“Jim, we’re in this mess because of you!”
“I told you we’d lose the client, Jane. This is all your fault. You never get it right!”
“The kids wouldn’t behave this way if you weren’t such a bad father, Bill.”
We’ve all heard words like this from bosses, parents, spouses, teachers and colleagues. I’m sure many of us have bitterly spoken them as well. It’s easy to play the blame-game when our backs are up against a wall and we feel threatened, defeated or helpless. The problem is, cutting down others is completely unproductive. Not only that, personal attacks also leave emotional bruises that can take months or years to heal, if they heal at all.
The primitive parts of our brain can unconsciously tell us to lash out, in the same way dogs impulsively bark at squirrels. Luckily, we’re not cavemen and we’re not forced to follow our crude instincts. We have the ability to choose every word we speak; to select the approach that will yield the best results.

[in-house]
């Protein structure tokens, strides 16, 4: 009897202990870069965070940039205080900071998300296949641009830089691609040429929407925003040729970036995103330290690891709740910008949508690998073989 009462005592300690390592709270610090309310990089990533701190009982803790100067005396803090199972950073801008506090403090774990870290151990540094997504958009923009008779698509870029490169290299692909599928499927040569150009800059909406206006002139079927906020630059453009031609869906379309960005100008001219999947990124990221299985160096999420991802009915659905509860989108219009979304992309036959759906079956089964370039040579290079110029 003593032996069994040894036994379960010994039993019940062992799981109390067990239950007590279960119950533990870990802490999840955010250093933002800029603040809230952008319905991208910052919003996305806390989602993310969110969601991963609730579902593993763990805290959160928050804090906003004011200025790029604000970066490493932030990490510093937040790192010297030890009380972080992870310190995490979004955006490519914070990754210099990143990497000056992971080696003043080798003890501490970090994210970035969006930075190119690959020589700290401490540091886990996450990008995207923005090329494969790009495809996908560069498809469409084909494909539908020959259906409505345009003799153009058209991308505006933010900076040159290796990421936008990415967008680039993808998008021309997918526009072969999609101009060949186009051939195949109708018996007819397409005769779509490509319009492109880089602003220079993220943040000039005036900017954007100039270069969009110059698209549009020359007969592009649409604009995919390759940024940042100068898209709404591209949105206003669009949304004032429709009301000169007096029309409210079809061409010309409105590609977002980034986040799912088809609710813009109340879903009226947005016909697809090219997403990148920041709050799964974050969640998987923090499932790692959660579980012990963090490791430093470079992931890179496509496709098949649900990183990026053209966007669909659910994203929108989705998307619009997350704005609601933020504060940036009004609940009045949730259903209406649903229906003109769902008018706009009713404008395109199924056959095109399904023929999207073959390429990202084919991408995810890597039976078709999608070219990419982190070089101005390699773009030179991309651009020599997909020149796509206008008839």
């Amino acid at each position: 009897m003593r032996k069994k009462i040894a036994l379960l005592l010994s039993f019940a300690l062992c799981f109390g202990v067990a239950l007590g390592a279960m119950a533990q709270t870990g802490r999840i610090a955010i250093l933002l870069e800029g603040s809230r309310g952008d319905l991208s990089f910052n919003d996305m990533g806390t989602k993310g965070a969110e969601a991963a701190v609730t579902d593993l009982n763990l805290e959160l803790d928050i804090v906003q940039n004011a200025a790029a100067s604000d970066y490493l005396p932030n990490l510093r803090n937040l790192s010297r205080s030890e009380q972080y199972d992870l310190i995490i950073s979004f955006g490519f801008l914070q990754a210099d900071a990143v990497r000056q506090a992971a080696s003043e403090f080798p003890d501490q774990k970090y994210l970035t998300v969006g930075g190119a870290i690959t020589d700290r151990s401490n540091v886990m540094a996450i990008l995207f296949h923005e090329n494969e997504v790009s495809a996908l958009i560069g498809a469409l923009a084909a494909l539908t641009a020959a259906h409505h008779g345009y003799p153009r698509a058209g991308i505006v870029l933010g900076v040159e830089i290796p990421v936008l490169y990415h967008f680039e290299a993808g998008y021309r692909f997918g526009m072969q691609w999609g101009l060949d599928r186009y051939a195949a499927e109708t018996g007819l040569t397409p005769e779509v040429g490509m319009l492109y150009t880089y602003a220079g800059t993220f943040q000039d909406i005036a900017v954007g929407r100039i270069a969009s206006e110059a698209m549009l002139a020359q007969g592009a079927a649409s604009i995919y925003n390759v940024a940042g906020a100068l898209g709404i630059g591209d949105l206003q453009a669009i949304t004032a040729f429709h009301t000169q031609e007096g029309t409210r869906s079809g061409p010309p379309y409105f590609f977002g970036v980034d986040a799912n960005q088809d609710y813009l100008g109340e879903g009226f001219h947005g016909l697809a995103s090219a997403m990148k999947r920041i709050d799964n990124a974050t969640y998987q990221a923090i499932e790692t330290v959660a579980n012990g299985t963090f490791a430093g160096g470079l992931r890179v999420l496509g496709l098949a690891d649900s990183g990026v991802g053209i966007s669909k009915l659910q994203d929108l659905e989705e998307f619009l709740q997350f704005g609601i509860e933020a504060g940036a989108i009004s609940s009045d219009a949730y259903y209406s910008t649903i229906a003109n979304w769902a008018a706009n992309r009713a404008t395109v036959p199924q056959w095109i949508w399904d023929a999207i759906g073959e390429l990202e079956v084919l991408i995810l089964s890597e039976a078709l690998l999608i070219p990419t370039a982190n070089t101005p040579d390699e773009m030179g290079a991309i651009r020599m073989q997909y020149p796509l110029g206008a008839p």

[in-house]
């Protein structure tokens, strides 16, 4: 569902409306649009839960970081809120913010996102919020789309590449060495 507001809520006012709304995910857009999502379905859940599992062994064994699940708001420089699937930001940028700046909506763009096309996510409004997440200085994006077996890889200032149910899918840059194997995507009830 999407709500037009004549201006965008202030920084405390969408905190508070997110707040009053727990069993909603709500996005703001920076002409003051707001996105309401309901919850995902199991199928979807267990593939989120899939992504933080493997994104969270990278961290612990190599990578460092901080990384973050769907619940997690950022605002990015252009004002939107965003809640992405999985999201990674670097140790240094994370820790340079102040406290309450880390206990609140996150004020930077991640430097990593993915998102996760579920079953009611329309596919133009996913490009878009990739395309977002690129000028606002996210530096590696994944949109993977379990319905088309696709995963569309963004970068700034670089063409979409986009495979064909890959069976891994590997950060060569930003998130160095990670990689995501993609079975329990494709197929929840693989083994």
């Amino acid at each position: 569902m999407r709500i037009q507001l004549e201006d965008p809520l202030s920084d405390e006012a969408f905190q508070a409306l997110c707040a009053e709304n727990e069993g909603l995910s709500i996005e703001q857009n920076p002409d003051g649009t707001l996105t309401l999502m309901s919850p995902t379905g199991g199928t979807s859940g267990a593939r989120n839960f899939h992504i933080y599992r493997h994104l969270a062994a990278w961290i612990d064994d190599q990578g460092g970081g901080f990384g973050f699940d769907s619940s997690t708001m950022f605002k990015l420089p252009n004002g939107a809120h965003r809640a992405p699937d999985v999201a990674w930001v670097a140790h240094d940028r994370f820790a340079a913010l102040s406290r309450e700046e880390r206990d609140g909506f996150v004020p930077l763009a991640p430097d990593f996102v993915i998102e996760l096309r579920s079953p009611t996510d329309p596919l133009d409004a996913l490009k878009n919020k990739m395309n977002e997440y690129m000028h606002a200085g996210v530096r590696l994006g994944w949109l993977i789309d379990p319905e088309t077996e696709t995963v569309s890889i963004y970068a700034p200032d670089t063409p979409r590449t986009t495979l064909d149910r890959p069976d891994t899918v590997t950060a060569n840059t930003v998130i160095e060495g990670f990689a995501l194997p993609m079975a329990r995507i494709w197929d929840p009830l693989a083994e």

Instead of telling Jen she’s a total idiot for missing a deadline, attack the problem. Did she have the adequate time and resources to complete the job? Was there some unforeseen factor that caused the delay? Did she clearly understand the scope and time frame? Did others on the team carry their own weight? Attacking Jen with stinging insults doesn’t finish the project, and it certainly doesn’t enable her to perform better next time. If, in fact, the setback actually was due to Jen’s shortcoming, you can hold her accountable without cutting her down. Help her learn and grow instead of shaming her while she’s down.
Pour all your energy into conquering the problem, not the person.
Your primary job as a leader is to help those around you achieve their best. The best leaders serve instead of control. Empower instead of subjugate. Build up instead of tear down. When those around you stumble, it is your platform to help them reach their potential, not an opportunity to administer a beating. And you don’t need a fancy title to be a leader. We all can and must lead in our families, communities and professions.
We live in challenging times and face a string of daily challenges. Let’s stop blaming and focus more on solving the task at hand. You’ll enjoy better results in all areas of life. Others will look at you with gratitude instead of fear, and you can be sure they’ll return the favor the next time you botch something yourself.
Simply put … attack problems, not people.